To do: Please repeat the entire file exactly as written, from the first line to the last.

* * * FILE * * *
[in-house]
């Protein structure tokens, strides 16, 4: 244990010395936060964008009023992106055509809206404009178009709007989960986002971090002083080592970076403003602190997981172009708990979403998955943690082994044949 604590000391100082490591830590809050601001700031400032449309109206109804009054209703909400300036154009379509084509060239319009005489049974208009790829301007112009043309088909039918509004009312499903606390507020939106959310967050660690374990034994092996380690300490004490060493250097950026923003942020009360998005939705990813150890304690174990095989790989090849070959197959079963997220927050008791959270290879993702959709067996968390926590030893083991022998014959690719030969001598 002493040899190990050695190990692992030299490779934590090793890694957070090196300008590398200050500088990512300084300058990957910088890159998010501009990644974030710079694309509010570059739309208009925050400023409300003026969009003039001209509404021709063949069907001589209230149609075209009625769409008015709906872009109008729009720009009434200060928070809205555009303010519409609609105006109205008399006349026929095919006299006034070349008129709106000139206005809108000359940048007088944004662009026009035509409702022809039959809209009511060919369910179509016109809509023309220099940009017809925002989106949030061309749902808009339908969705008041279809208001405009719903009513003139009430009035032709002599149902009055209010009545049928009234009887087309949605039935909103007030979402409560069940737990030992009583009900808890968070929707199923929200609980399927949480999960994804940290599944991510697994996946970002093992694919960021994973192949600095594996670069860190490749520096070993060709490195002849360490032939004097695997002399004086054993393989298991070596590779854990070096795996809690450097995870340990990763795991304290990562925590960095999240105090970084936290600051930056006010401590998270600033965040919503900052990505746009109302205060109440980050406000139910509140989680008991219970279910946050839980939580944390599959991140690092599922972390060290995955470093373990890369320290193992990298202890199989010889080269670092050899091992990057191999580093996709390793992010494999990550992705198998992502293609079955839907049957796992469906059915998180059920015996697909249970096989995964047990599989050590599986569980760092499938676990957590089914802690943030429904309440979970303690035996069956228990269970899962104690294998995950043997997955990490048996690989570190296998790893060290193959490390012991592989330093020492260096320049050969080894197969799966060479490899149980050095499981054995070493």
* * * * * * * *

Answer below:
[in-house]
């Protein structure tokens, strides 16, 4: 244990010395936060964008009023992106055509809206404009178009709007989960986002971090002083080592970076403003602190997981172009708990979403998955943690082994044949 604590000391100082490591830590809050601001700031400032449309109206109804009054209703909400300036154009379509084509060239319009005489049974208009790829301007112009043309088909039918509004009312499903606390507020939106959310967050660690374990034994092996380690300490004490060493250097950026923003942020009360998005939705990813150890304690174990095989790989090849070959197959079963997220927050008791959270290879993702959709067996968390926590030893083991022998014959690719030969001598 002493040899190990050695190990692992030299490779934590090793890694957070090196300008590398200050500088990512300084300058990957910088890159998010501009990644974030710079694309509010570059739309208009925050400023409300003026969009003039001209509404021709063949069907001589209230149609075209009625769409008015709906872009109008729009720009009434200060928070809205555009303010519409609609105006109205008399006349026929095919006299006034070349008129709106000139206005809108000359940048007088944004662009026009035509409702022809039959809209009511060919369910179509016109809509023309220099940009017809925002989106949030061309749902808009339908969705008041279809208001405009719903009513003139009430009035032709002599149902009055209010009545049928009234009887087309949605039935909103007030979402409560069940737990030992009583009900808890968070929707199923929200609980399927949480999960994804940290599944991510697994996946970002093992694919960021994973192949600095594996670069860190490749520096070993060709490195002849360490032939004097695997002399004086054993393989298991070596590779854990070096795996809690450097995870340990990763795991304290990562925590960095999240105090970084936290600051930056006010401590998270600033965040919503900052990505746009109302205060109440980050406000139910509140989680008991219970279910946050839980939580944390599959991140690092599922972390060290995955470093373990890369320290193992990298202890199989010889080269670092050899091992990057191999580093996709390793992010494999990550992705198998992502293609079955839907049957796992469906059915998180059920015996697909249970096989995964047990599989050590599986569980760092499938676990957590089914802690943030429904309440979970303690035996069956228990269970899962104690294998995950043997997955990490048996690989570190296998790893060290193959490390012991592989330093020492260096320049050969080894197969799966060479490899149980050095499981054995070493």